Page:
theres been alot of discussion about building high rpm engines lately, lets look at the pros and cons of running an engine over 7000rpm
read the links then the comments please http://www.iao.com/howthing/improhtw.htm
what they are saying is that the faster you spin an engine the less efficient the wet sump oiling system is and the greater the percentage of loss to friction from all sources , now remember this post,
ever wonder why your engines torque curve gets higher with the engines rpm level untill about 4000rpm-5500rpm(DEPENDING ON YOUR COMBO) but fades above that rpm level?
well it depends on several factors, first as long as the cylinders can fill completely you get a good fuel/air burn so you get a good cylinder pressure curve against the piston each time the cylinder fires,THE ENGINES TORQUE CURVE INCREASES WITH THE NUMBER OF EFFECTIVE POWER STROKES PER SECOND, at very low speeds theres not enough air velocity to mix the fuel correctly or produce a effective ram tuneing effect but as the rpms increase the cylinders fill very efficiently untill the rpms reach a point where the cylinders just don,t have the time necessary to flow
enough air through the valves to fill the cylinders , remember a 5000rpm the intake valve out of 720 degs in each cycle opens for about 250degs of effective flow even with a hot roller cam, now thats only about 35% of the time and theres 41.6 intake strokes per second , thats only 1/60th of a second for air to flow into the cylinder, I found this graph that shows the relationship between V.E.(VOLUMETRIC EFFICIENCY) and AN ENGINEs torque CURVE http://www.n2performance.com/lectures/lect1/n2perf5.gif
WHAT THAT GRAPH SHOWS RATHER EFFECTIVELY is that its your engines ability to fill the cylinders that increases your power and the more efficiently you do that the higher the rpm level you can acomplish that at the more power your engine makes, remember the formula for hp is (torque x rpm/ 5252=hp)so moveing the torque curve higher in the rpm range increases hp but look at the curve on the graph carefully.....after the peak torque
is reached the efficiency of the cylinders filling drops off, and as rpms increase its a race between more power strokes per minute trying to raise the power and the increaseingly less effective percentage of cylinder filling dropping the power.
The volumetric efficiency of a 4-stroke engine is the relationship between the quantity of intake air and the piston displacement. In other words, volumetric efficiency is the ratio between the charge that actually enters the cylinder and the amount that could enter under ideal conditions. Piston displacement is used since it is difficult to measure the amount of charge that would enter the cylinder under ideal conditions. An engine would have 100% volumetric efficiency if, at atmospheric pressure and normal temperature, an amount of air exactly equal to piston displacement could be drawn into the cylinder. This is not possible, except by supercharging, because the passages through which the air must flow offer a resistance, the force pushing the air into the cylinder is only atmospheric, and the air absorbs heat during the process. Therefore, volumetric efficiency is deter-mined by measuring (with an orifice or venturi type meter) the amount of air taken in by the engine, converting the amount to volume, and comparing this volume to the piston displacement.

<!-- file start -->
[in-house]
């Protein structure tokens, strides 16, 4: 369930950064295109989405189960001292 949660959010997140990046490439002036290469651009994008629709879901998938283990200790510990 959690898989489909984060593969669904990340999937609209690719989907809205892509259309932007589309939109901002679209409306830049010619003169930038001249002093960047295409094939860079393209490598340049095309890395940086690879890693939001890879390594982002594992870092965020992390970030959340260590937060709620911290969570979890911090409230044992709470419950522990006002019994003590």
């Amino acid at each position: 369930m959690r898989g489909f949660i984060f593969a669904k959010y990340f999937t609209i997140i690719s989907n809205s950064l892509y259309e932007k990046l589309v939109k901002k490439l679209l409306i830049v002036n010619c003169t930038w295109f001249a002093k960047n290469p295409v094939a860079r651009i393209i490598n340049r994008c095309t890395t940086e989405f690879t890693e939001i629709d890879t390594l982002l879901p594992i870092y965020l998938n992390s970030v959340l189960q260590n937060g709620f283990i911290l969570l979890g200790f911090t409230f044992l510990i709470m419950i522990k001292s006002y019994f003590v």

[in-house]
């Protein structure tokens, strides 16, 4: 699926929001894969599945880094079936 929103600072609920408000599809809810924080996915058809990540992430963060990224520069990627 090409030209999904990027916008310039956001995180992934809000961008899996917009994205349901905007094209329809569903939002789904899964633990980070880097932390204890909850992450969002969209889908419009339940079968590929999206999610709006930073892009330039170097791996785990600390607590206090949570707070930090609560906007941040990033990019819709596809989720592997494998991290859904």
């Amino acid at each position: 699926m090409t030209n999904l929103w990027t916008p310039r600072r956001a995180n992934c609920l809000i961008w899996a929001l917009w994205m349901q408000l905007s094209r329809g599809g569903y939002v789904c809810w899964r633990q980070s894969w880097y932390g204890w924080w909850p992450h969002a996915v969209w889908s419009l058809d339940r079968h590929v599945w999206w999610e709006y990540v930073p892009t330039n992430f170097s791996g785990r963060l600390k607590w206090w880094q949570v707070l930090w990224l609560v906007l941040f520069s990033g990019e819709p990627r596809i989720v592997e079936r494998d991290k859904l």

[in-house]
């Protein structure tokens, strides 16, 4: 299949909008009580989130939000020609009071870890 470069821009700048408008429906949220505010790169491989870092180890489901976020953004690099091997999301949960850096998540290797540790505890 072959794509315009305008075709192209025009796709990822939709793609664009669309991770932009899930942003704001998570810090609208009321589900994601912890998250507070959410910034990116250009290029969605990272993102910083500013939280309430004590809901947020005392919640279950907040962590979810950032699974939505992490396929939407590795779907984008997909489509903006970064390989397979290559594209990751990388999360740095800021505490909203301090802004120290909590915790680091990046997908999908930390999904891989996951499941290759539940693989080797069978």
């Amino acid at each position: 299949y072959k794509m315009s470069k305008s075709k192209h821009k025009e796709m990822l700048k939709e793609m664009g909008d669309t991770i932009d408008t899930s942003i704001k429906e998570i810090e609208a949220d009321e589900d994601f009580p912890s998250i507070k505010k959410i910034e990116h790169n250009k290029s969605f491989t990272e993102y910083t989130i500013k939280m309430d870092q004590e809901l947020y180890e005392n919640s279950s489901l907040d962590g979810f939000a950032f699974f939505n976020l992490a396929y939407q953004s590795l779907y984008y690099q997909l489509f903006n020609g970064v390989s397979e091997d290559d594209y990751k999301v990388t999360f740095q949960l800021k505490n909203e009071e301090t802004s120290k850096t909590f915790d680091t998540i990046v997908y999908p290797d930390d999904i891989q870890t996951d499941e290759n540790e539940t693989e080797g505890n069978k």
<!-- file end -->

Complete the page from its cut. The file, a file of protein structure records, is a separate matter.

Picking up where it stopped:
this increases untill the torque peak then falls as the rpms increase.
engine red line
piston speed is about at a reasonable max with stock components at 4000 feet per minute, now rpms alone do not have as great an effect as stoke x rpms in figureing piston speed.
example 4000fpm(feet per min.) is 48000 inches per min. if your stroke is 3.48 like in a 350 chevy the piston must go up then down in each dirrection once for each rpm(revolution per min) so 3.48x2=6.96 so 48000/6.96=6896 rpm, in this case the valves are more likely to float before the rod bolts snap from inertial stress, but lets try a 383 that has a 3.75 inch stroke,3.75x2=7.5" so 48000/7.5=6400 rpm max for the rod bolts(about the same as the probable valve float rpm.
btw long term highway cruiseing speeds should be kept to 2000fpm piston speeds for best engine life.
what this is saying is that the faster you spin an engine the harder it is to maintain proper oil pressure and oil volume, thats why dry sump systems are normally used on engines that need to turn over 7000rpms on a regular basis.
now air flow through the cylinder heads also peaks at about a lift equal to 1/3-1/2 the diamiter of the valve and at about 4000-6000rpm depending on the cylinder head flow numbers/engine stroke and displacement and cam timeing, so with all those factors working against spinning an engine to over 7000rpm its realy better to concentrate on building an engine that has a greater efficiency in the 4000rpm-6500rpm range as the parts necassary to run at the higher rpms will double or triple the costs involved while just increasing displacement of efficiency in the 4000rpm-6000rpm range will cost less and will result in an engine thats under less stress and lasts longer.
BTW the 400 can be bored and stroked to about 427-440 cid look here,and NOT ONE OF THESE ENGINES NEEDS TO SPIN OVER 7000rpm,BTW some of these guys are running over 1200hp http://www.theengineshop.com/engine5.shtml http://www.amerspeed.com/engine_prices.htm http://www.shafiroff.com/434_sportsengine.html
[This message has been edited by grumpyvette (edited 04-01-2002).]